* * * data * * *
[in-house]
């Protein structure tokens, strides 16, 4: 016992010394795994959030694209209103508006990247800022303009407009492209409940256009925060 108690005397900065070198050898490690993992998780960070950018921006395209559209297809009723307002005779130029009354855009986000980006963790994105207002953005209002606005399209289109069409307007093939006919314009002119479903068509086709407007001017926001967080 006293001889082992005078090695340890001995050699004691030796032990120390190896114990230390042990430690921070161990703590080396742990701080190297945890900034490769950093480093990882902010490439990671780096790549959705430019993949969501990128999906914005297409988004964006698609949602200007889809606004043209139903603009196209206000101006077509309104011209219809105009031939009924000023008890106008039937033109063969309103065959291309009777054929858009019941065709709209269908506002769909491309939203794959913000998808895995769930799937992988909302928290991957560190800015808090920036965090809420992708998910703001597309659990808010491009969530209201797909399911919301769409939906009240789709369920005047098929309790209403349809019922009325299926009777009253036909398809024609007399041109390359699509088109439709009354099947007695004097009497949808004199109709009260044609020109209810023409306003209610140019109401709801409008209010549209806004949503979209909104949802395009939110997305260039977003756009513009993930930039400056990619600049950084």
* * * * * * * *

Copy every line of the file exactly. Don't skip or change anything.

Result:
[in-house]
């Protein structure tokens, strides 16, 4: 016992010394795994959030694209209103508006990247800022303009407009492209409940256009925060 108690005397900065070198050898490690993992998780960070950018921006395209559209297809009723307002005779130029009354855009986000980006963790994105207002953005209002606005399209289109069409307007093939006919314009002119479903068509086709407007001017926001967080 006293001889082992005078090695340890001995050699004691030796032990120390190896114990230390042990430690921070161990703590080396742990701080190297945890900034490769950093480093990882902010490439990671780096790549959705430019993949969501990128999906914005297409988004964006698609949602200007889809606004043209139903603009196209206000101006077509309104011209219809105009031939009924000023008890106008039937033109063969309103065959291309009777054929858009019941065709709209269908506002769909491309939203794959913000998808895995769930799937992988909302928290991957560190800015808090920036965090809420992708998910703001597309659990808010491009969530209201797909399911919301769409939906009240789709369920005047098929309790209403349809019922009325299926009777009253036909398809024609007399041109390359699509088109439709009354099947007695004097009497949808004199109709009260044609020109209810023409306003209610140019109401709801409008209010549209806004949503979209909104949802395009939110997305260039977003756009513009993930930039400056990619600049950084």